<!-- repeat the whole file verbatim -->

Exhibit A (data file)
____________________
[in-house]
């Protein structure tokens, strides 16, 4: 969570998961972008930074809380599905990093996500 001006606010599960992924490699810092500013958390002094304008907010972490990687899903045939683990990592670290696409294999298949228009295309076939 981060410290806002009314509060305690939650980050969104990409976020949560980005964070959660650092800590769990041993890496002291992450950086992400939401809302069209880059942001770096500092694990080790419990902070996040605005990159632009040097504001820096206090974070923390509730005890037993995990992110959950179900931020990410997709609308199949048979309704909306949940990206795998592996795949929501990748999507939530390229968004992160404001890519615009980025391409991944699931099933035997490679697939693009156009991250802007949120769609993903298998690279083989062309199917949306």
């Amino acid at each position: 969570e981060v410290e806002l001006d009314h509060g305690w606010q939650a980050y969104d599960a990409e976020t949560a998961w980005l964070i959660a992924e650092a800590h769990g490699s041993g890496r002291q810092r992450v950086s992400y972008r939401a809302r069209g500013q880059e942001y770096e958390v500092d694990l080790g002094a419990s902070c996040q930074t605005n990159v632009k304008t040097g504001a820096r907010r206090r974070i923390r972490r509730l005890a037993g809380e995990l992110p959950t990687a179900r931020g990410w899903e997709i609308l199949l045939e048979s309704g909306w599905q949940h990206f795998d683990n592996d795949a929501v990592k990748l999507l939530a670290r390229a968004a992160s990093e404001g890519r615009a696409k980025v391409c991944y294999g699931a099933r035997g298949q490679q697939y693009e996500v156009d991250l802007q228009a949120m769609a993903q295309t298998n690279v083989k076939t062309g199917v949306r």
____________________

[in-house]
């Protein structure tokens, strides 16, 4: 969570998961972008930074809380599905990093996500 001006606010599960992924490699810092500013958390002094304008907010972490990687899903045939683990990592670290696409294999298949228009295309076939 981060410290806002009314509060305690939650980050969104990409976020949560980005964070959660650092800590769990041993890496002291992450950086992400939401809302069209880059942001770096500092694990080790419990902070996040605005990159632009040097504001820096206090974070923390509730005890037993995990992110959950179900931020990410997709609308199949048979309704909306949940990206795998592996795949929501990748999507939530390229968004992160404001890519615009980025391409991944699931099933035997490679697939693009156009991250802007949120769609993903298998690279083989062309199917949306």
């Amino acid at each position: 969570e981060v410290e806002l001006d009314h509060g305690w606010q939650a980050y969104d599960a990409e976020t949560a998961w980005l964070i959660a992924e650092a800590h769990g490699s041993g890496r002291q810092r992450v950086s992400y972008r939401a809302r069209g500013q880059e942001y770096e958390v500092d694990l080790g002094a419990s902070c996040q930074t605005n990159v632009k304008t040097g504001a820096r907010r206090r974070i923390r972490r509730l005890a037993g809380e995990l992110p959950t990687a179900r931020g990410w899903e997709i609308l199949l045939e048979s309704g909306w599905q949940h990206f795998d683990n592996d795949a929501v990592k990748l999507l939530a670290r390229a968004a992160s990093e404001g890519r615009a696409k980025v391409c991944y294999g699931a099933r035997g298949q490679q697939y693009e996500v156009d991250l802007q228009a949120m769609a993903q295309t298998n690279v083989k076939t062309g199917v949306r």